c) with a spade, make a slit by oscillating the handle from front to back; plant the sucker in there; a kick on each side to close the slit ...
d) stretch an anti-bird net (so that the leaves do not fly away; autumn = winds!) [we can remove it in the spring, when the raspberries will grow, because the leaves will be stuck by the fungi)
e) let it grow!

Walnut leaves actually have a "delay" in ignition compared to tender leaves or hay ... But after a year, no "noticeable" difference; a slight nitrogen hunger (pale green leaves, but not determining for a fruit!).
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Re: What to do with the BRF of fir or conifer?




by humus » 14/08/21, 12:12

I started the cypress compost with the mowing available yesterday.
There are 5 layers of cypress mulch then 5 layers of lawn mowing
Estimated, the thickness of each layer is about 4 to 5 cm of crushed cypress and 4 to 5 cm of fresh mowing.
I'm out of mowing, so I'm quitting for now.
I wait for the next mowing to consume the pile of cypress mulch on the right which had already started to compost on its own in places.
The crushed cypress contains a lot of green which turns brown with the heating of the composting.
There is little wood in the end.

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Re: What to do with the BRF of fir or conifer?




by Froggy67 » 14/09/21, 15:21

Hello
I am relaunching the debate a bit.
Because this story of thuja reminds me of the prohibitions on putting citrus fruits in compost.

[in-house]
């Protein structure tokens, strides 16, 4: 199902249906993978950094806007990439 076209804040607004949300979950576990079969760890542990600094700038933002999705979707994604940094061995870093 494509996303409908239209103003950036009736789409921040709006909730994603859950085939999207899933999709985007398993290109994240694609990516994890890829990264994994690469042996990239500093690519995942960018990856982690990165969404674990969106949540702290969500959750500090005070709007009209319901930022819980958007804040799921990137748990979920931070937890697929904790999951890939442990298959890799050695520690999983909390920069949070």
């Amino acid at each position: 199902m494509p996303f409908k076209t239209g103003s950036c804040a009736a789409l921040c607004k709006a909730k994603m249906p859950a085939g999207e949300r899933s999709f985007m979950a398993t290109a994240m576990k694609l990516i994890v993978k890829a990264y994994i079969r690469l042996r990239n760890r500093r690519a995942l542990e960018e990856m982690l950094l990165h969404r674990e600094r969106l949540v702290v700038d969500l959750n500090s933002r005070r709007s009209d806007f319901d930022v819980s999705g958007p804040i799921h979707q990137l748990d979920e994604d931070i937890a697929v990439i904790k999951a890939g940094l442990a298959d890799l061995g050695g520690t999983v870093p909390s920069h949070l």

For those who can and want to, give it a try!
I put 100% cedar mash last fall on one plank, and more classic mash on another plank.
Same culture on these 2 boards this year, and a miracle ;-)! no noticeable difference!
I'm not an agronomist, but this story of soil acidification seems to me more of an urban legend.
And all the more curious to rarely read advice for people who would like to acidify their soils to wait for conifer or other walnut leaves.
Our dear Did will probably be able to light our lantern, but the pH of a soil is done over a very long time and beyond our lives, and must depend for a significant part on the bedrock, right?
Good day....
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Re: What to do with the BRF of fir or conifer?




by humus » 14/09/21, 16:59

Froggy67 wrote:Hello
I am relaunching the debate a bit.
Because this story of thuja reminds me of the prohibitions on putting citrus fruits in compost.
For those who can and want to, give it a try!
I put 100% cedar mash last fall on one plank, and more classic mash on another plank.
Same culture on these 2 boards this year, and a miracle ;-)! no noticeable difference!
I'm not an agronomist, but this story of soil acidification seems to me more of an urban legend.
And all the more curious to rarely read advice for people who would like to acidify their soils to wait for conifer or other walnut leaves.
Our dear Did will probably be able to light our lantern, but the pH of a soil is done over a very long time and beyond our lives, and must depend for a significant part on the bedrock, right?
Good day....

I don't know much about it, but I think it all depends on the thickness of the ground material and the soil below, which must more or less balance the PH.
I made bins with 30 cm of shredded material before the soil, the growth is found to be extremely slow (close to zero) there there is a majority of coniferous shredded yet semi-composted. And this despite a little gardening soil at the foot of the plants.
In the tanks where there is hardwood shredded, everything is fine except for a small lack of nitrogen.

I think it's the dose of conifer that makes the poison : Wink: